And I think you've hit the nail on the head, though there Rawa in regards to the actual patient cohort who saw most benefit. So I think for our listeners, it's important to point out that the patients that had most benefit with those with severe COVID-19. So those that were either ventilated or receive supplemental oxygen. And I believe, unfortunately, on the flip side, there was no survival benefit for patients with mild to moderate COVID-19 and that was those patients did not require oxygen or ventilation. Is that correct, Rawa?

Rawa Osman:

That's correct. And that's why we would need to be really careful when we see the full results that this is not extrapolated beyond the patient cohort, where the benefit was shown. I think with the hydroxychloroquine sort of results that were released early on, we've seen quite a number of patients and prescribers who work in to see if that treatment will work for patients with COVID, whether it's mild, moderate, or severe disease, we would need to view the results, the full results of the trial with the lens of the cohort of patients, where the results was significant.

Anna Samecki:

Yeah, Exactly. I think it's got quite, could potentially have implications for community care and management because certainly there might be a propensity to suddenly go and prescribe or even use it as a preventative prophylactic type medication, which is not what this study was doing. So we do need to be a little bit careful in that. And so Rawa what do you suggest general practitioners and health professionals in the community discuss with the patients? I can only imagine that once this hits mainstream media, there'll probably be plenty of patients that are interested in dexamethasone and how that could be used. So what are we, what do we tell them?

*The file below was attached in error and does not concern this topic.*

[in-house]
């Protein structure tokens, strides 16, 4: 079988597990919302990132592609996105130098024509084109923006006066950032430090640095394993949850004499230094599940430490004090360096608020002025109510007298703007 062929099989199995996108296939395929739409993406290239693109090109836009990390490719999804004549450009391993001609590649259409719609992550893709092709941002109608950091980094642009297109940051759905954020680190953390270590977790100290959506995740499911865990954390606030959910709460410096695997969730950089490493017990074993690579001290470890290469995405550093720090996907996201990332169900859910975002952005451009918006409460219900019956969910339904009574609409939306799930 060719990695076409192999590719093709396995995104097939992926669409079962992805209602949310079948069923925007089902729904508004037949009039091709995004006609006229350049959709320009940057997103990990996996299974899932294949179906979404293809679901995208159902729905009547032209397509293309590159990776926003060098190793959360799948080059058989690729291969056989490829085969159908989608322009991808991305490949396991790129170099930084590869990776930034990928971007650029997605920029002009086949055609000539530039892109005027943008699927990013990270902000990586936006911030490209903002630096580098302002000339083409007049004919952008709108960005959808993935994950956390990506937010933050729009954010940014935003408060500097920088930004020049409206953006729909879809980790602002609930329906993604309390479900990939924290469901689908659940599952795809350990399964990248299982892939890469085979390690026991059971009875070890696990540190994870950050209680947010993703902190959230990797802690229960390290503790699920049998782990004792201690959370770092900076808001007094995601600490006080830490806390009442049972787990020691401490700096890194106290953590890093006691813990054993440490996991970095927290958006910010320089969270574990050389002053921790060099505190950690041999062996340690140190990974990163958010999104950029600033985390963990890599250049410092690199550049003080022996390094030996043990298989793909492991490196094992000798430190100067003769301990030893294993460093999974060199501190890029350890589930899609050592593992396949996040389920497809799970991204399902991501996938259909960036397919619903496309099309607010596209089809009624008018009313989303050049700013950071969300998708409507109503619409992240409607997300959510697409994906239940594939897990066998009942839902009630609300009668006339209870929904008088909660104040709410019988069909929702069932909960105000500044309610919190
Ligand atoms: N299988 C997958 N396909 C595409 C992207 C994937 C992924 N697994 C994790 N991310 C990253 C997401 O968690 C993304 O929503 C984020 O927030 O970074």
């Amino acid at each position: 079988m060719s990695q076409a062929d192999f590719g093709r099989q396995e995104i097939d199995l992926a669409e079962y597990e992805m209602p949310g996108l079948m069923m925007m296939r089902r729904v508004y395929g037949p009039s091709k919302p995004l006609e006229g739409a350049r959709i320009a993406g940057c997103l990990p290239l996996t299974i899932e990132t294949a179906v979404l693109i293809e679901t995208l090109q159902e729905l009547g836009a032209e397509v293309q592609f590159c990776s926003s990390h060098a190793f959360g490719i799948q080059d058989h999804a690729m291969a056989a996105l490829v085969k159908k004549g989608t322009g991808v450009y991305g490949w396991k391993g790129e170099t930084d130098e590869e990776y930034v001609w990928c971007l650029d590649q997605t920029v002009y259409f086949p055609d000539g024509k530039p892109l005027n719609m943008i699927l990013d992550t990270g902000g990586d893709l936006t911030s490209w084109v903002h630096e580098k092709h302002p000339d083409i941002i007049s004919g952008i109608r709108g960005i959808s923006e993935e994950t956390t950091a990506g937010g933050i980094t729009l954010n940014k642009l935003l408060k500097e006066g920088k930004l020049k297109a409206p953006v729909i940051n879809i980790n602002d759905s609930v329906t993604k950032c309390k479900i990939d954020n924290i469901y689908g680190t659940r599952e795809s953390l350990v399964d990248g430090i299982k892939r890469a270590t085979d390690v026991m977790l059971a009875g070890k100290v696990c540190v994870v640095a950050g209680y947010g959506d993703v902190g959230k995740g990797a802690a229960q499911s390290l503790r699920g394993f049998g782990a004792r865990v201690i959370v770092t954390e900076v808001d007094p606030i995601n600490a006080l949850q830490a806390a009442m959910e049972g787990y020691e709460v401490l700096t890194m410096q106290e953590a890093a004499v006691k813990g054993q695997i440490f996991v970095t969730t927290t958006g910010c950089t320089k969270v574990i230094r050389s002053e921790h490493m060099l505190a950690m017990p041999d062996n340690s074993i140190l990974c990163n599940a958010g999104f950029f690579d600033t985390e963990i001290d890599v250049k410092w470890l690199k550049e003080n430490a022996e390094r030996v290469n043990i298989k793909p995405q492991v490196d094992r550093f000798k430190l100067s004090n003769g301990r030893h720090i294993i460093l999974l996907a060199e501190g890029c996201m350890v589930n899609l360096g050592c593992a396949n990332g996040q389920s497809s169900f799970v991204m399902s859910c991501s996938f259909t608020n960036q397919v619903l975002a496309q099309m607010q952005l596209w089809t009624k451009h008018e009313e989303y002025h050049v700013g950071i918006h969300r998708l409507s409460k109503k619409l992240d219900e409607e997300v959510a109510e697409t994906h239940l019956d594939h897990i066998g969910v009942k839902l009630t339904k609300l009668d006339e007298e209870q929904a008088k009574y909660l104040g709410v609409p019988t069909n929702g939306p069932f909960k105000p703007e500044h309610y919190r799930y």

Rawa Osman:

I think it's important that clinicians and other health professionals communicate to patients that dexamethasone has not been shown to prevent infection with COVID-19 that the results here are only limited to patients with severe disease who are requiring ventilation. It's not been shown to be effective for patients with mild to moderate disease, and therefore should not be recommended for patients with COVID-19 symptoms or patients suspected of COVID-19 symptoms. I think that's really important to communicate to patients

Anna Samecki:

Not to mention that, dexamethasone is not without its own risk either. I mean, as a pharmacist you'll know that there are plenty of adverse effects and side effects that come along with it. And even with long term use as well, anything ranging from allergic reactions to increase susceptibility, to infections, hypoglycaemia fluid, and electrolyte disturbances and so forth. So with the potential for abuse is the potential for harm as well in the community. So, hence I think that messaging that you've conveyed is really important.

Rawa Osman:

That's correct. And I think you've hit the nail right on his head that there are side effects that the patient would need to be aware of, of the medicine and they will need to be aware of it's use, when is it safe to use and in what conditions as well?

Anna Samecki:

Yeah, it will be interesting to see the final, I guess, the final paper and, and what that shows once it's published and peer reviewed. So watch this space, everyone, I'm sure we'll have another podcast exploring the finer detail once that's available. So I'd like to just take this opportunity to thank you Rawa for your time. It's been a pleasure and thank you everyone for listening. If you have any questions about or suggestions for any of our podcasts, please reach out to us via Twitter or LinkedIn.

Voiceover:

For more information about the safe and wise use of medicines, visit the NPS MedicineWise website at www.nps.org.au.